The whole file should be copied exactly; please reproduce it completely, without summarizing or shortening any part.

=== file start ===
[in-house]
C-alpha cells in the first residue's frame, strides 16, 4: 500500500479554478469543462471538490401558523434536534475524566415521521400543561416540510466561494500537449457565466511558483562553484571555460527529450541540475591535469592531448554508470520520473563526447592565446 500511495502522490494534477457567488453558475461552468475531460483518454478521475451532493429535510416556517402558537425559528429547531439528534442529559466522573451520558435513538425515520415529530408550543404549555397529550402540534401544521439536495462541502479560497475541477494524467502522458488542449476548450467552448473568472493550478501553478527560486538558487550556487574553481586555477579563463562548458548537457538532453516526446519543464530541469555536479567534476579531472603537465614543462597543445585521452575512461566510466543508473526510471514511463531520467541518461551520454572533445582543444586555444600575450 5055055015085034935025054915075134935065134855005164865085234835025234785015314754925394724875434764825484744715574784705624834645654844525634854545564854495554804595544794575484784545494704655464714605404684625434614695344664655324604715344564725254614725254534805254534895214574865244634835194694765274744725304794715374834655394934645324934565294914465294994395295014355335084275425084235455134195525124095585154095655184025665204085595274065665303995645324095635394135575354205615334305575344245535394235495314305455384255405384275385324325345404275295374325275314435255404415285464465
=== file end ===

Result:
[in-house]
C-alpha cells in the first residue's frame, strides 16, 4: 500500500479554478469543462471538490401558523434536534475524566415521521400543561416540510466561494500537449457565466511558483562553484571555460527529450541540475591535469592531448554508470520520473563526447592565446 500511495502522490494534477457567488453558475461552468475531460483518454478521475451532493429535510416556517402558537425559528429547531439528534442529559466522573451520558435513538425515520415529530408550543404549555397529550402540534401544521439536495462541502479560497475541477494524467502522458488542449476548450467552448473568472493550478501553478527560486538558487550556487574553481586555477579563463562548458548537457538532453516526446519543464530541469555536479567534476579531472603537465614543462597543445585521452575512461566510466543508473526510471514511463531520467541518461551520454572533445582543444586555444600575450 5055055015085034935025054915075134935065134855005164865085234835025234785015314754925394724875434764825484744715574784705624834645654844525634854545564854495554804595544794575484784545494704655464714605404684625434614695344664655324604715344564725254614725254534805254534895214574865244634835194694765274744725304794715374834655394934645324934565294914465294994395295014355335084275425084235455134195525124095585154095655184025665204085595274065665303995645324095635394135575354205615334305575344245535394235495314305455384255405384275385324325345404275295374325275314435255404415285464465